The LIGO project is funded by the National Science Foundation and operated by Caltech and MIT. It relies on two gravitational-wave detectors that have been built at Hanford, Wash., and at Livingston, La., with about 2,000 miles of separation to provide a double-check on the detectors’ results.

Each detector consists of an L-shaped network of tunnels, measuring 2.5 miles on a side, with laser beams reflected back and forth within the tunnels. Gravitational waves from far-off cataclysms disturb the fabric of spacetime ever so slightly — but the detectors are sensitive enough to pick up such disturbances to within the width of a proton.

Europe’s Virgo detector, designed according to a similar scheme, provides further verification for LIGO’s gravitational-wave data and makes it easier to triangulate on the sources of the waves.

In the case of GW190521, the waves are thought to have been thrown off by a source that’s now roughly 17 billion light-years (5 gigaparsecs) away from us — at a time when the universe was about half its current age of 13.8 billion years. That makes it one of the most distant gravitational-wave sources detected so far.

Because light travels at a finite speed, it may seem counterintuitive for a signal that was sent out 7 billion years ago to be received from an object that’s 17 billion light-years away.

But in an email exchange, Weinstein told me there’s a relatively simple explanation for the seeming mismatch. “The universe has been expanding since the gravitational waves were emitted,” he wrote. “So physical distances are tricky to interpret in an expanding universe, and must be treated with care.”

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These paintings will get a finishing touch in space

Uplift Aerospace and Amazon CEO Jeff Bezos’ Blue Origin rocket venture plan to put paintings where virtually no art has gone before: on the side of a rocket ship.

The “canvases” for these works are exterior panels that will be mounted on Blue Origin’s suborbital New Shepard spaceship, sent to the space frontier during an uncrewed test flight, then returned to Earth for delivery to the paintings’ purchasers.

Two Utah artists known for their realist and surrealist paintings — Jeff Hein and Mark R. Pugh — will come up with creations that are meant to weather the aerodynamically challenging ascent and descent through the atmosphere. Uplift Aerospace has conducted tests to ensure that the paint’s adhesion, integrity and relative coloration will endure the rigors of space travel. But the tests also suggest that the trip will alter the art. And that’s OK.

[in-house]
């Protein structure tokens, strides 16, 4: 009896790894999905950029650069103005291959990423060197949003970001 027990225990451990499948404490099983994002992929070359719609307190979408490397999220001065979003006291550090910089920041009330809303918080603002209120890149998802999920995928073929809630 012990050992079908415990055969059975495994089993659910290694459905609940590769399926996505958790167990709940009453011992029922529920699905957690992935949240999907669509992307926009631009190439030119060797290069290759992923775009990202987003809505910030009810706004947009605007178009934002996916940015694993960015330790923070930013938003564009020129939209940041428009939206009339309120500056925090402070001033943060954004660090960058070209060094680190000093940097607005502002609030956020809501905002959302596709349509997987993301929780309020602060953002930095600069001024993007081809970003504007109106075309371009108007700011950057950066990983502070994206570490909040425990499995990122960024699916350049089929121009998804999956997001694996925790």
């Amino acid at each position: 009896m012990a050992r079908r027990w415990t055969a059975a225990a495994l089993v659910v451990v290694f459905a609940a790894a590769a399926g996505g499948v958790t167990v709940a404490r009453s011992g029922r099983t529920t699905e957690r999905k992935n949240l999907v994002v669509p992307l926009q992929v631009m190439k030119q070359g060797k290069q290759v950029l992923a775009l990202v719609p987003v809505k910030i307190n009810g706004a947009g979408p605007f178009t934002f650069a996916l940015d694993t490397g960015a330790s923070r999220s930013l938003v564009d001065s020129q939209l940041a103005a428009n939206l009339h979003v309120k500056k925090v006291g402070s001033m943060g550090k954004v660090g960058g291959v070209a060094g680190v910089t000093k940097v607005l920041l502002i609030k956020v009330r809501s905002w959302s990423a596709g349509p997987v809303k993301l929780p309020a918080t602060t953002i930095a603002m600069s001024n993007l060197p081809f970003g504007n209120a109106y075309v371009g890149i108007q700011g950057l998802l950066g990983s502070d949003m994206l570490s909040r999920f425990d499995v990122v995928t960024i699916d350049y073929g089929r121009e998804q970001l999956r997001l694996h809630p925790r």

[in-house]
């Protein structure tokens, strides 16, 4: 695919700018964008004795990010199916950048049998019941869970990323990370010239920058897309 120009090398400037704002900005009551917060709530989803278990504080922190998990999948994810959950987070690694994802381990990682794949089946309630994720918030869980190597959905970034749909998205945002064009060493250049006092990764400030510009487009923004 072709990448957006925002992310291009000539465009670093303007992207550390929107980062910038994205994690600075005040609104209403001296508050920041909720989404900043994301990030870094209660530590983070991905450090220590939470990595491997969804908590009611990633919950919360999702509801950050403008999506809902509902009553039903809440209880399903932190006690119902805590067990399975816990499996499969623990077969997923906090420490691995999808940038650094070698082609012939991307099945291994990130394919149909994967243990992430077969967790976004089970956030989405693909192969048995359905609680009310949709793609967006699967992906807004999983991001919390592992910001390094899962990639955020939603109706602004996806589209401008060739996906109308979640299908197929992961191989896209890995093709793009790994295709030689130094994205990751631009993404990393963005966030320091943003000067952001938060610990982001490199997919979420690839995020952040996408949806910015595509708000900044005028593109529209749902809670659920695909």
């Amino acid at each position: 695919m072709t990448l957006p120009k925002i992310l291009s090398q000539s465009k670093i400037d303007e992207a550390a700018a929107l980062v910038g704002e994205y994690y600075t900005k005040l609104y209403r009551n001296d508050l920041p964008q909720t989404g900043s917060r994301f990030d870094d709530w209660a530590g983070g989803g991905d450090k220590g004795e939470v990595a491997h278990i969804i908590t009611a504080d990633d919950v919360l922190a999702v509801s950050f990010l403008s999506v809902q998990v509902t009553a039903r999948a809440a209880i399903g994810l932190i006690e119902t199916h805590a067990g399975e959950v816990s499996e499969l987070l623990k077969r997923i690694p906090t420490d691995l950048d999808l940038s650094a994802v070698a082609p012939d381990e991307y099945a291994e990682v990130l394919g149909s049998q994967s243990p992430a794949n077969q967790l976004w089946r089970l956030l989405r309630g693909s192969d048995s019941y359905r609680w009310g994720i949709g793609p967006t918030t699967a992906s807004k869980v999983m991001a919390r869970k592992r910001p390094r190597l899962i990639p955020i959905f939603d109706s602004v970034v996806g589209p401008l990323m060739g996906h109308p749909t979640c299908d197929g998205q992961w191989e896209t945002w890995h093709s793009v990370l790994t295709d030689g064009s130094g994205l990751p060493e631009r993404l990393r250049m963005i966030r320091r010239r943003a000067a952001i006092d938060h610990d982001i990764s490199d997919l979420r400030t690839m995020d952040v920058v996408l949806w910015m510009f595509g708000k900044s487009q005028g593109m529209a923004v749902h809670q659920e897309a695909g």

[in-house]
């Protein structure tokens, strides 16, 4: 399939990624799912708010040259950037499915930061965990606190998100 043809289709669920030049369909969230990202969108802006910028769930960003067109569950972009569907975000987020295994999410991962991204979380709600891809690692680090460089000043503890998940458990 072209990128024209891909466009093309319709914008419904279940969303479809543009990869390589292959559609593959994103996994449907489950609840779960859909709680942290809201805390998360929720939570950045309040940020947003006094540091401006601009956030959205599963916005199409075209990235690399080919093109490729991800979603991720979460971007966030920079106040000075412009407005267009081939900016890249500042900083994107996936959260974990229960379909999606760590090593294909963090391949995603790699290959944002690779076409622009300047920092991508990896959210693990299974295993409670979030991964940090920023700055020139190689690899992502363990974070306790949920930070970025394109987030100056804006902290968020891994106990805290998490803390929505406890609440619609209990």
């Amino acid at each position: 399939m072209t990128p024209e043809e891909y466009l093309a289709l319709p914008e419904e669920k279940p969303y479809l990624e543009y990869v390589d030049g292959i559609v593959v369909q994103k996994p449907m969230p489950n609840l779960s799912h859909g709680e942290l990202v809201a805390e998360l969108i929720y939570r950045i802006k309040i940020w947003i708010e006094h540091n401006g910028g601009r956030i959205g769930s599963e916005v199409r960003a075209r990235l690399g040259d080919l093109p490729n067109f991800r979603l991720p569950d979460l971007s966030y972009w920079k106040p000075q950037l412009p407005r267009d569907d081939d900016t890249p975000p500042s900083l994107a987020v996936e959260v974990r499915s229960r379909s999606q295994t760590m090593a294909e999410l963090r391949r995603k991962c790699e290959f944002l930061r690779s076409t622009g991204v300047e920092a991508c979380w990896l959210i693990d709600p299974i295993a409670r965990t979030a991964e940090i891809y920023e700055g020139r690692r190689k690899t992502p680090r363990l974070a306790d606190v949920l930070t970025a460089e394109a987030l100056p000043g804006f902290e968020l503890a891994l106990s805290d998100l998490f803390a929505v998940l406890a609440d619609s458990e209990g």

“The Mona Lisa would not move today’s viewer quite so poignantly without the telltale signs of its now centuries-old story and its emergence from the brush of a Renaissance master,” Dakota Bradshaw, a museum specialist who’s associated with the project, said in a news release. “Journey and story will also leave a unique and indelible mark on Uplift Aerospace’s first artwork to return from space travel.”

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Cosmic Space

Pentagon awards $282 million for satellite constellation

Lockheed Martin and York Space Systems will share $281.6 million in contracts from the Pentagon’s Space Development Agency to build the first 20 satellites for a new military data network with global reach.

The network will be capable of sending targeting data directly from a remote-sensing satellite in space to a weapons platform on the ground, making use of laser communications between satellites in low Earth orbit. By the late 2020s, the system is expected to play a key role in countering emerging threats such as hypersonic attack vehicles.

The National Defense Space Architecture is the first major project for the Space Development Agency, which was created last year to foster military technologies on the high frontier.

“This is a very important step toward building the National Defense Space Architecture. It represents one of the Space Development Agency’s first major contract activities, and it might also highlight the importance of SDA — its ability to quickly obligate appropriate funds and execute toward their mission,” Mark Lewis, acting deputy under secretary of defense for research and engineering, told reporters.

“As the Netflix ‘Space Force’ series likes to say, space is hard,” he said. “Space is hard, but sometimes we make it harder than it has to be. The SDA is showing us that sometimes we don’t need to make it that hard.”